Managed vs Unmanged Switches - Which is right for you?

Managed vs Unmanged Switches - Which is right for you?

If you are looking for a way to increase the number of Ethernet ports available in your home or business then you will almost certainly need a switch, but with so many options available it can be confusing to know what you need. This quick guide should help you to understand the differences in types of switch.

What is a Network Switch?

A switch is essentially a way to increase the number of Ethernet ports available on a network, you might like to think of it as a kind of splitter but smarter. Switches pass network traffic but unlike a splitter, it isn't a free for all, network switches abide by a strict set-of rules which means they can operate on any network. 

Switches have ports or  network plugs providing a point for a network cable to connect to, the more ports the more connections available. Switches can have as little as 4 ports and go right upto 48 ports, sometimes even higher. The more connections you want the more ports you'll need. 

How much does a Network Switch cost?

The price of switches can be as low as £5-10 or as high as several thousand pounds. The larger and more feature heavy the switch the more it costs. Some switches are also able to provide power to devices using something called Power over Ethernet (PoE). These switches are know as PoE switches and they will almost always be more expensive than a non-PoE equivalent.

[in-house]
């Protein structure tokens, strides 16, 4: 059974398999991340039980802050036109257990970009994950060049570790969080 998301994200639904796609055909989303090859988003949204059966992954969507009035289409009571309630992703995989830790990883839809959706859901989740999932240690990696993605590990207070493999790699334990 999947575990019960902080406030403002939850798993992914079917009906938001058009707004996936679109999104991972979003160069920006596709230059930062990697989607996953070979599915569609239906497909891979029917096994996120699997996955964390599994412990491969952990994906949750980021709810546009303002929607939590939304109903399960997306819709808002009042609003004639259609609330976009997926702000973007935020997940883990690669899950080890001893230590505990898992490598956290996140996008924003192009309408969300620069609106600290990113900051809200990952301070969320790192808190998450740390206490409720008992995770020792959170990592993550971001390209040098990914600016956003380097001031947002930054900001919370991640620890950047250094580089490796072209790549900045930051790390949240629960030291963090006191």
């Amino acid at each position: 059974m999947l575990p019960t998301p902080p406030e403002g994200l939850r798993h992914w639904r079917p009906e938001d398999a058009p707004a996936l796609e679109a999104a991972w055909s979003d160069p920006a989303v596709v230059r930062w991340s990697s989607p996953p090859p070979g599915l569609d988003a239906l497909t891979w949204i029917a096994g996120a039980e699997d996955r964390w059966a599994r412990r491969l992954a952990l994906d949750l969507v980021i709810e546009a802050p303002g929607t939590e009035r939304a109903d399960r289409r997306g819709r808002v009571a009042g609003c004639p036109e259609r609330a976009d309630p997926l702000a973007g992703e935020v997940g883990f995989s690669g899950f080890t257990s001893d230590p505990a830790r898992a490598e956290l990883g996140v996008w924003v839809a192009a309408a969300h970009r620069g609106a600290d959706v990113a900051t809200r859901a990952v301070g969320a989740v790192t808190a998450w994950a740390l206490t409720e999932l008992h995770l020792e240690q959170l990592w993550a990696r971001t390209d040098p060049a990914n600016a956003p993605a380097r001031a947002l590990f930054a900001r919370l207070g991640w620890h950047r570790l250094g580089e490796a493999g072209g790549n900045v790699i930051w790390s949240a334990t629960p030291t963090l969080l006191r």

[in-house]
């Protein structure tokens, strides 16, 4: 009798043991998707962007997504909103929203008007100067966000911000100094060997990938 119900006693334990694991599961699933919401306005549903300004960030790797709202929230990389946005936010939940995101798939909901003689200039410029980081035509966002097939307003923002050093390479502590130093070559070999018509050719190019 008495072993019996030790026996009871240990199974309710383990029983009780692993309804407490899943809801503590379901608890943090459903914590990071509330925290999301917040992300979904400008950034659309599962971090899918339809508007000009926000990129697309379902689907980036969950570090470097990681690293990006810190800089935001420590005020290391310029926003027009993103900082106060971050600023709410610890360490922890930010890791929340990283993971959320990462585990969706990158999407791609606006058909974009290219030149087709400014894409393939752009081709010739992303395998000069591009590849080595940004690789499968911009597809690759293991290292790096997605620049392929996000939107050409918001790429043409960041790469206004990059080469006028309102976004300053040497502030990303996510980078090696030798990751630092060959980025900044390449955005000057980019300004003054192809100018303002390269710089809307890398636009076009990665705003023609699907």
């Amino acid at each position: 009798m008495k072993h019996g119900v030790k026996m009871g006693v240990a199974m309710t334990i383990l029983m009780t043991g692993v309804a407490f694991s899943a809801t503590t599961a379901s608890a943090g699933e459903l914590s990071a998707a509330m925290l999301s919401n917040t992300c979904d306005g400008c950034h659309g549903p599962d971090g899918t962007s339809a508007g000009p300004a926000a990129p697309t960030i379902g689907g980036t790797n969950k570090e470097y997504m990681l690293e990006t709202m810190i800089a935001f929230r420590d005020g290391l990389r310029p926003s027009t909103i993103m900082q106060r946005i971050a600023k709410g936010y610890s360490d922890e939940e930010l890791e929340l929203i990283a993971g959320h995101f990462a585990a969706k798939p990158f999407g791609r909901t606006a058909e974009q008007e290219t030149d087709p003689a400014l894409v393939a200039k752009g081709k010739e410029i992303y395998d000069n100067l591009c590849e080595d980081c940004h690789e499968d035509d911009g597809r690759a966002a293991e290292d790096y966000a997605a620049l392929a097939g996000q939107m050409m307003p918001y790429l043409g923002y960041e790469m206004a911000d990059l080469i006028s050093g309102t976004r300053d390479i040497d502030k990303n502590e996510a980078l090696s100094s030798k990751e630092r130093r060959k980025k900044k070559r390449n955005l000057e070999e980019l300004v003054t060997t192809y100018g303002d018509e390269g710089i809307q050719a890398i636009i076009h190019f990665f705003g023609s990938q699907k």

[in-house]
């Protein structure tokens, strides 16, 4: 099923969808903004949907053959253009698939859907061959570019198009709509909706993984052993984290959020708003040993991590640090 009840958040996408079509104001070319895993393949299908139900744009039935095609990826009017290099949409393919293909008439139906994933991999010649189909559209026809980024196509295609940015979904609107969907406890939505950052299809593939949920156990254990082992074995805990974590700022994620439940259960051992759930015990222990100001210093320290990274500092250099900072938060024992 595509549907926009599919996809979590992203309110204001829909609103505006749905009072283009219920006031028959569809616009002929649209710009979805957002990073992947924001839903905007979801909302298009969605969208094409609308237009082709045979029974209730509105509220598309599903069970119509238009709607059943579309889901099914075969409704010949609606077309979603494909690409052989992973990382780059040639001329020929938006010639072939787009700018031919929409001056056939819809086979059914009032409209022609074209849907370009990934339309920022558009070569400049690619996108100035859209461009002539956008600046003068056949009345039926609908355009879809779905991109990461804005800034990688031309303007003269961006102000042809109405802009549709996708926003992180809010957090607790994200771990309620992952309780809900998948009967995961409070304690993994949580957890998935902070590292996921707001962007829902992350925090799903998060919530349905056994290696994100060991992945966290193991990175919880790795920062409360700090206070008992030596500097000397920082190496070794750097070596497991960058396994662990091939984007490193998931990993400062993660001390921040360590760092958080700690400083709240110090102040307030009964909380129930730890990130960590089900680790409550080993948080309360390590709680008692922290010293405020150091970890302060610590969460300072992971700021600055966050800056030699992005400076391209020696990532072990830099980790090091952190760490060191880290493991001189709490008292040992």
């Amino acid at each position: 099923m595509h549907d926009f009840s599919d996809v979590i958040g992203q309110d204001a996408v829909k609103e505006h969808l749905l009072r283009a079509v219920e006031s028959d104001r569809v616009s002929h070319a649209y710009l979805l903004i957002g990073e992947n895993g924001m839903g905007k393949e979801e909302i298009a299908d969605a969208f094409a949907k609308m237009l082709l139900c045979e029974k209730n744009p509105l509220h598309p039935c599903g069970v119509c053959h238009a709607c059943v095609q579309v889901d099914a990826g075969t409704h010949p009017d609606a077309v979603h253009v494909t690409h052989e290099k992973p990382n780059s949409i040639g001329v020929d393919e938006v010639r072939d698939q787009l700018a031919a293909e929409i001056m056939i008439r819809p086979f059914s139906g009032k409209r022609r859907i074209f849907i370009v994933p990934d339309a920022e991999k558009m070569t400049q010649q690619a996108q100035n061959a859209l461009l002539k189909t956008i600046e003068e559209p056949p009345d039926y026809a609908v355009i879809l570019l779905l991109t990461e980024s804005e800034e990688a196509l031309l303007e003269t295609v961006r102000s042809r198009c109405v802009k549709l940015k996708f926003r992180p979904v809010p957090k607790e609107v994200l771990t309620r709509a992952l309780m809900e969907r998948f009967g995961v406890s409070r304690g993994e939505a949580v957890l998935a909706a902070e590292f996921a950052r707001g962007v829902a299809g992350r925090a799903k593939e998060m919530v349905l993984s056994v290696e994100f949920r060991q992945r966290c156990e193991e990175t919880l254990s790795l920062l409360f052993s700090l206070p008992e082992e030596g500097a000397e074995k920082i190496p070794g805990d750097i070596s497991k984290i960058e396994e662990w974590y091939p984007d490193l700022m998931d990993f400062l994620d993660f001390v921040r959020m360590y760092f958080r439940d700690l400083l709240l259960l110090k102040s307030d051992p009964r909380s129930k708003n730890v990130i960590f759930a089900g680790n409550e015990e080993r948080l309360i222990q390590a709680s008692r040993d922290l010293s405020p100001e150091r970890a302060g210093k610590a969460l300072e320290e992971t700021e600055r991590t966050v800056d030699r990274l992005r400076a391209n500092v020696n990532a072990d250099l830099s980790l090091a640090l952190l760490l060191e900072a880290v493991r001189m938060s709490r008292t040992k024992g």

Do I need a managed or unmanaged switch?

'Unmanaged' and 'managed' are actually very good descriptors. A managed switch can be configured (or managed) an unmanaged switch cannot. It's pretty much as simple as that. 

Unmanaged switches are preconfigured with certain settings to allow them to operate as 'Plug and Play' devices. They can be taken out the box and used immediately. They are perfect for non complex networks, such homes or small business. 

If you have a more complex network and are using features such as VLANs then it is likely that a managed switch will be required. Managed switches provide the option to configure each port to operate exactly as you require. It takes a certain understanding of networking to configure a managed switch. Most managed switches now have the option of remote or cloud based management. 

Conclusion

For most normal domestic or small business use an unmanaged switch should be more than adequate. If you are trying to operate a more complex network then a managed switch may be more appropriate.  If you still aren't sure what you need or if you have more questions please get in touch with our team info@wifi2buy.com.

 

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